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Stay safe and get screened for syphilis as Hawke’s Bay cases rise

A sexual health nurse practitioner is urging people to stay safe and screen as infectious syphilis numbers rise in Hawke’s Bay.

Lei Johnson, Nurse Practitioner at Te Whatu Ora - Health New Zealand, Te Matau a Māui Hawke’s Bay says the organisation’s sexual health service had 12 cases of infectious syphilis in the quarter ending 30 June 2022, compared with three cases in the same quarter last year*.
“This sexually transmitted infection (STI) most commonly affects men with male sexual contacts, however our clinic has recently seen a rise in infectious syphilis among heterosexual men and women,” says Mrs Johnson, who specialises in sexual health and forensic medicine.
“We are also seeing an increase in people of reproductive age (15-25 years) with infectious syphilis, which has implications for people who are pregnant,” she says.
Syphilis is a bacterial infection that is treated with antibiotics. If left untreated it can cause damage to vital organs or harm unborn babies. There can be potentially fatal complications for a baby exposed to syphilis.
“While using condoms won’t completely prevent the spread of infectious syphilis (as skin-to-skin contact still occurs), they do minimise it, and are effective at preventing other harmful STIs,” Mrs Johnson says.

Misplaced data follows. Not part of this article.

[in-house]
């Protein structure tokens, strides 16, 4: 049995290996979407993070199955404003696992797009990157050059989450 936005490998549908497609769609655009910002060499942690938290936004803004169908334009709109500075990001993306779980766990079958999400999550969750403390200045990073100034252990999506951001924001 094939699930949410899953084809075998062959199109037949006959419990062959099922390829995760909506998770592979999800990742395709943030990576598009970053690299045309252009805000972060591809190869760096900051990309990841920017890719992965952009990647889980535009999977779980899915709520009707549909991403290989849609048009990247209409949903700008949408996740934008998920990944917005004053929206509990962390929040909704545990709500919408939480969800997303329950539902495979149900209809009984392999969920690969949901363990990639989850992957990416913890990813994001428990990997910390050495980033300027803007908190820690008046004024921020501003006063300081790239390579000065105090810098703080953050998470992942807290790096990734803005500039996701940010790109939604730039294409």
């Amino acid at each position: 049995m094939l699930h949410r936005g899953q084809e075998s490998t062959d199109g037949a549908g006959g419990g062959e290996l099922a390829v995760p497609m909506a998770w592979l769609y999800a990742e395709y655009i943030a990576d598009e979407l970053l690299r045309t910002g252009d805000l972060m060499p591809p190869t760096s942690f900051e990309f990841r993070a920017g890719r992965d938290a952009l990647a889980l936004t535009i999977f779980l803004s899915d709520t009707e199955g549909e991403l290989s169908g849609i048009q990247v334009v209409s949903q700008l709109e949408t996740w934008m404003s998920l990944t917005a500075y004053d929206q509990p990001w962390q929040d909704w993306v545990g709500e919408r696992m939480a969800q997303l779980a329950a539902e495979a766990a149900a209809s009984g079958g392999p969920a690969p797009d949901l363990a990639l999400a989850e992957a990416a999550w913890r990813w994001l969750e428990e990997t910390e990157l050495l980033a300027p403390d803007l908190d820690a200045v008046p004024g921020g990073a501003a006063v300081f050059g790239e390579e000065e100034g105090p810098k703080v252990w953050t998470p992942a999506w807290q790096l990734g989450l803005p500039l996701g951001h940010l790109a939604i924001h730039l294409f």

Syphilis symptoms include genital or mouth ulcers or rashes. However, many syphilis patients are presenting to Te Whatu Ora Hawke’s Bay’s clinics with no symptoms, which is why routine testing is key, she says.
“People don’t knowingly bring syphilis into a relationship, and the only way to know they have syphilis is through routine sexual health screening.”
Anyone who might have been exposed should visit a sexual health service or general practice. Health professionals use a blood test to diagnose syphilis, which can be done during a routine sexual health check. Patients having blood tests for other reasons can also request a syphilis check.
It can take up to 90 days from infection to becoming symptomatic, or testing positive.
“Because of the long incubation period, people who have been exposed to syphilis often test negative, so it is difficult to assess the true size of the affected population.
“This is why health professionals offer treatment to people who have had contact with someone with infectious syphilis as a precaution.”
More information can be found at the Ministry of Health’s syphilis page at